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police seizure

What is a Seizure Under the Fourth Amendment?

When discussing the Fourth Amendment, we mostly think about government searches of our person, home, and vehicle. In fact, most of the Fourth Amendment cases address government searches. However, the Fourth Amendment equally protects persons, houses, papers, and effects against unreasonable seizures.

Not all personal interactions between police officers and citizens involve a seizure of the person. A person can be “seized” under the Fourth Amendment in two separate ways. A seizure occurs when the officer, 1) by application of physical force or 2) show of authority, has in some way restrained the liberty of a citizen.

Any touching, even if extremely slight, is enough to constitute a seizure. Under this approach, a police officer must also have an intent to restrain the person. For example, if, during a routine traffic stop, a police officer places his elbow on the side of a vehicle to brace himself while leaning in to speak with the driver, that is not a seizure because there is no intent to restrain. However, if the police officer grasped the driver’s shoulder to prevent her from reaching into the glove box, then that would be a seizure.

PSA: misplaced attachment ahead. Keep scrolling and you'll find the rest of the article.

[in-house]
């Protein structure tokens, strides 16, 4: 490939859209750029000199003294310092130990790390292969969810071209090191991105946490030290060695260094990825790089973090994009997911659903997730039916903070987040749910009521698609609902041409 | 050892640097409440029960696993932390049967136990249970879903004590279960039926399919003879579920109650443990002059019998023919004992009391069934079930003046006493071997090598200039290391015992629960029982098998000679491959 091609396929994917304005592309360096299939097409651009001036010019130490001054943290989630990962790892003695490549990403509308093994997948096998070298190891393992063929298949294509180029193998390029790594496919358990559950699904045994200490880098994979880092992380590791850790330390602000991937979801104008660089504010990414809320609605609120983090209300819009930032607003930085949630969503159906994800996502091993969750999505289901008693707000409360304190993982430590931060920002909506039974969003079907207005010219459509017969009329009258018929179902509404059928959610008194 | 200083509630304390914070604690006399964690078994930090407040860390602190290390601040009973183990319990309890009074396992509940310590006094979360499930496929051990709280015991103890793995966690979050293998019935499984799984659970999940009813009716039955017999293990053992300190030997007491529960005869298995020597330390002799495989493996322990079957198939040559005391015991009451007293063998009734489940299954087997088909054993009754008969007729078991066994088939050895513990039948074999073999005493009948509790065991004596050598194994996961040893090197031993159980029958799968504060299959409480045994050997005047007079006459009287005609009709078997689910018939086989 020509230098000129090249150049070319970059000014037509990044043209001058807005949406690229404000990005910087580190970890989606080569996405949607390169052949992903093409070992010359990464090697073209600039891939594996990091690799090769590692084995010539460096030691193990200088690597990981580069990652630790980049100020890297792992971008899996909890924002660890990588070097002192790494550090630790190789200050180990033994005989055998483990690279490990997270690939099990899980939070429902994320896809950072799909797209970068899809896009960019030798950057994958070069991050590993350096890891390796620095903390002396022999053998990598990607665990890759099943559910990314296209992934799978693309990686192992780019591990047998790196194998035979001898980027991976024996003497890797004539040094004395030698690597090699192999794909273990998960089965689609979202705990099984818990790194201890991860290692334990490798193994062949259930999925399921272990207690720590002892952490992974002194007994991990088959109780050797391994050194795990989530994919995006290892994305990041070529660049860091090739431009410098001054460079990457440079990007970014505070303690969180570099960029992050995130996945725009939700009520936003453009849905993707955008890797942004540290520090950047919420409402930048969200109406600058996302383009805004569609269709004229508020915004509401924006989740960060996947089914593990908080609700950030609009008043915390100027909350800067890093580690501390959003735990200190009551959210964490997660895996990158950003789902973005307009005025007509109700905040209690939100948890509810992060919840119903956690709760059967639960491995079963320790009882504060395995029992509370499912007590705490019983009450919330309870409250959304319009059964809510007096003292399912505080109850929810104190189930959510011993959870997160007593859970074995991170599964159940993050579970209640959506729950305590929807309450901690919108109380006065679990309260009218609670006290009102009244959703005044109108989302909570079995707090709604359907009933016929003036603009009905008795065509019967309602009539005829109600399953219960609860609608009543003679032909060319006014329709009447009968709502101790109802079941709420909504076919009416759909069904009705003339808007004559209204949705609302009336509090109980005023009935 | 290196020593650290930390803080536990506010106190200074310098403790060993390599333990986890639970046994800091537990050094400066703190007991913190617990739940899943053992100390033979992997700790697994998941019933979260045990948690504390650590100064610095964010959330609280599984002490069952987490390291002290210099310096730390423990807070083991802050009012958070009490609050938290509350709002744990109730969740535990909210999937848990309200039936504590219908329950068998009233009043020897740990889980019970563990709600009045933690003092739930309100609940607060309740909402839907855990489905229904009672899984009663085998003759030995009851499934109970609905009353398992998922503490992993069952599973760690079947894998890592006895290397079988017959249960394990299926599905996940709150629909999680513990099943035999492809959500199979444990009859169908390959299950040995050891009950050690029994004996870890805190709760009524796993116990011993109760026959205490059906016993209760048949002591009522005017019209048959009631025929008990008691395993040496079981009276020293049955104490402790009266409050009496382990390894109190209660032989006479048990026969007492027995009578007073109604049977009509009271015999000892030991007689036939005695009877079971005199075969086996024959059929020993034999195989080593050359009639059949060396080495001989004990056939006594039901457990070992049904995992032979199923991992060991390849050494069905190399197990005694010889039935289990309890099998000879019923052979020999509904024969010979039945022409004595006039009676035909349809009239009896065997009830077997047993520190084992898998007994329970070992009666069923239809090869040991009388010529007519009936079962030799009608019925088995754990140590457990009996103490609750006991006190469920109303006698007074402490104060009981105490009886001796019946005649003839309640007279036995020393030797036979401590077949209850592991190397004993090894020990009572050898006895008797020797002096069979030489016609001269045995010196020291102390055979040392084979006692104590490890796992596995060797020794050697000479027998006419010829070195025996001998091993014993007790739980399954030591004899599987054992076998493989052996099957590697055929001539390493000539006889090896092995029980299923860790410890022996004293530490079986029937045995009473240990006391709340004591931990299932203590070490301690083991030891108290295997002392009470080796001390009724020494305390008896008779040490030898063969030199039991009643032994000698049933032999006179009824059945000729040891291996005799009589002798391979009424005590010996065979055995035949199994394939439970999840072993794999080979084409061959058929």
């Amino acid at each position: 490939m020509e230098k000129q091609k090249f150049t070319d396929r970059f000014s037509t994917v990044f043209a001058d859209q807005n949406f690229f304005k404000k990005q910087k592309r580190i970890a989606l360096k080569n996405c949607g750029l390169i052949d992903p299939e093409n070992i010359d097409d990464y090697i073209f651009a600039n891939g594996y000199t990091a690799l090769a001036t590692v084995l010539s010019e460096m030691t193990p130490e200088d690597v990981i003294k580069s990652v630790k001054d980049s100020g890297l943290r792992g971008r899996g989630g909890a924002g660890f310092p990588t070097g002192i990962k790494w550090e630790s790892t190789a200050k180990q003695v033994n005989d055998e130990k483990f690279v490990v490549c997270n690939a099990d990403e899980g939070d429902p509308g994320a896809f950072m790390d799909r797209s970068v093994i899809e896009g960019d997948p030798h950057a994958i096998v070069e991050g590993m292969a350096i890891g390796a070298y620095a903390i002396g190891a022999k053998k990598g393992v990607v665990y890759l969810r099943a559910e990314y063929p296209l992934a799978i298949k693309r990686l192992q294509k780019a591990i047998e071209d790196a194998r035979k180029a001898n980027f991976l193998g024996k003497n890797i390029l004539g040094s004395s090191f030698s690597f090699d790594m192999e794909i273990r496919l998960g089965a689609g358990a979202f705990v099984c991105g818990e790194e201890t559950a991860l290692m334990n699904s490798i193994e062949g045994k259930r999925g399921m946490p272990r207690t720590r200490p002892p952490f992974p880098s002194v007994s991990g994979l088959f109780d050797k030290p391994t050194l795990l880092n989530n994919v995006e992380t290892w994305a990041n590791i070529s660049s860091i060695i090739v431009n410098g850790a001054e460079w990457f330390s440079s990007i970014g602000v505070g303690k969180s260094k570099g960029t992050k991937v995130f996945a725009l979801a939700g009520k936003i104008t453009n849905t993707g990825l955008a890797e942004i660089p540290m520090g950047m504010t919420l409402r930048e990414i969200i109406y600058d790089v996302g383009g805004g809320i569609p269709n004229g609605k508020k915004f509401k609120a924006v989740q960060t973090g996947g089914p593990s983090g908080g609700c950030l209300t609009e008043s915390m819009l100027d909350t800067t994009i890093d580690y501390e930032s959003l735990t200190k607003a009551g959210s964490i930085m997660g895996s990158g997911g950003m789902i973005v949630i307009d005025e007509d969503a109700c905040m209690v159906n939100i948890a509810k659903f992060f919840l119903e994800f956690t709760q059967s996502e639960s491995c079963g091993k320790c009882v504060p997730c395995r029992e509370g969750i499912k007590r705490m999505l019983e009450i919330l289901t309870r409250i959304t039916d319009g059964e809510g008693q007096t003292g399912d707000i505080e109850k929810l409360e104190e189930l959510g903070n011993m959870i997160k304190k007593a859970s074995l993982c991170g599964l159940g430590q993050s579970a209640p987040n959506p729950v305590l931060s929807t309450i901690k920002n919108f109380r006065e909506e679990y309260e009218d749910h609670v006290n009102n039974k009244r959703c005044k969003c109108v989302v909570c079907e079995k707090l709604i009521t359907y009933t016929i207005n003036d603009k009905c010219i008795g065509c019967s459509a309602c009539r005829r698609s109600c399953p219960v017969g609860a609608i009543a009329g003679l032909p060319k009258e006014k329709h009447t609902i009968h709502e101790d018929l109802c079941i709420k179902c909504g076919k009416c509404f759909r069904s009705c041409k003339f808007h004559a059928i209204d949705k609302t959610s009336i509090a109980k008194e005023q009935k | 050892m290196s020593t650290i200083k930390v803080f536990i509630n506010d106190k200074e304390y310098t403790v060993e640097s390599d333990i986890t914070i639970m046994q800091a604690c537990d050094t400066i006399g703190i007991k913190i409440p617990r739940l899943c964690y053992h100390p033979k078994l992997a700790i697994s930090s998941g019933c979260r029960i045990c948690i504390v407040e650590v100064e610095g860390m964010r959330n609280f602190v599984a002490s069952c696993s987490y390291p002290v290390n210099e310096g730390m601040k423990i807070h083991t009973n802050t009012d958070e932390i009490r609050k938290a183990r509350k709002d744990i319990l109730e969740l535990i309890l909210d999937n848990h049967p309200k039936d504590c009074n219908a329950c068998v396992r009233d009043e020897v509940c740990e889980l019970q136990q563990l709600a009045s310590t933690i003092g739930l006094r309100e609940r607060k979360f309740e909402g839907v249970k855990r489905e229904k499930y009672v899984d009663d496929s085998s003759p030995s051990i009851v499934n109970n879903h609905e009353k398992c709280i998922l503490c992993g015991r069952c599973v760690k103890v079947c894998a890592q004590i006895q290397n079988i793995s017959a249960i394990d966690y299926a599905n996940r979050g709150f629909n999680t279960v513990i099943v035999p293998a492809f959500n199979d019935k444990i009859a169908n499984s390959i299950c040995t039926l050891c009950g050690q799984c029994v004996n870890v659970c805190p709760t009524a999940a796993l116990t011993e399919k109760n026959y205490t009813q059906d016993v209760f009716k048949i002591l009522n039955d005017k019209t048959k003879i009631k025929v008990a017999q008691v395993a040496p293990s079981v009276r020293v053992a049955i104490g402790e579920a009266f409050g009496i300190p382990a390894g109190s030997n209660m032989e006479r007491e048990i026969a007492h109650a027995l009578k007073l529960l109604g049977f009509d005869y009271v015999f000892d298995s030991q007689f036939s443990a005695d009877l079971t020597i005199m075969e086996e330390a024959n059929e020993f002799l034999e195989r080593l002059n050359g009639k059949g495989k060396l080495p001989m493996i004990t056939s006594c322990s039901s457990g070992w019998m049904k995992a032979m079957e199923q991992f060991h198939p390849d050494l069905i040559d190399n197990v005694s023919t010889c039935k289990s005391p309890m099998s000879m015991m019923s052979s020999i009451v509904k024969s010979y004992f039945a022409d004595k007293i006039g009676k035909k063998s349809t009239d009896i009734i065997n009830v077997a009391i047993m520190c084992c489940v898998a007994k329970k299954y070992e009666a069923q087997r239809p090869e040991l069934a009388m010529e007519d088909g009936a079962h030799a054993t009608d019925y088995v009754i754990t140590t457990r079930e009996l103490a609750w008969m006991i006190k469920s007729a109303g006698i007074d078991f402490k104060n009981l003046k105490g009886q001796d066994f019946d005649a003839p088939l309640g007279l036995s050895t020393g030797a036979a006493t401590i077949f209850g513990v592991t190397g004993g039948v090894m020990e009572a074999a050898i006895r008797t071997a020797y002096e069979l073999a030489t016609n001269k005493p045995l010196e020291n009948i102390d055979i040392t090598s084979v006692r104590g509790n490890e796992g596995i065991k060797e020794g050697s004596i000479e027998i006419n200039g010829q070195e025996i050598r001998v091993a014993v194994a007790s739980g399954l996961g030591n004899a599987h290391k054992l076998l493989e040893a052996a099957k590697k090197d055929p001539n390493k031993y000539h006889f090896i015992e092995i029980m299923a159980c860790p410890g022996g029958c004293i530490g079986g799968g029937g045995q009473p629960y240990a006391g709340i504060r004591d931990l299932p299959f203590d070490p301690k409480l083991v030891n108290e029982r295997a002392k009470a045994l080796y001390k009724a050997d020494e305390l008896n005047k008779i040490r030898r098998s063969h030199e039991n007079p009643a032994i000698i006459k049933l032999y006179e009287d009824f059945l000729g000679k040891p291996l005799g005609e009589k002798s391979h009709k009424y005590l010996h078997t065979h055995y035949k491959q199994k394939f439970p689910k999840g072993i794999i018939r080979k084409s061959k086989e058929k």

In March 2021, the Supreme Court of the United States clarified in Torres v. Madrid that the application of physical force to the body of a person with intent to restrain is a seizure, even if the force does not succeed in subduing the person. In that case, police officers fired their service weapons at a fleeing suspect, striking her twice with bullets. Although the suspect was able to get away, the application of physical force – i.e., the bullets striking her – were a seizure under the Fourth Amendment.

In the absence of physical force, a seizure can also occur with the show of authority from a police officer. Consensual or voluntary interactions between police and citizens do not trigger Fourth Amendment protection. It is only when the interaction becomes nonconsensual or involuntary – i.e., when a reasonable person would believe that he or she was not free to leave or terminate the encounter – that the Fourth Amendment comes into play. Under this approach, the person must actually submit or yield to that show of authority for it to be a seizure, otherwise it is an attempted seizure that is not subject to Fourth Amendment protection.

The determination of whether a person has been seized for purposes of the Fourth Amendment is a very fact intensive inquiry.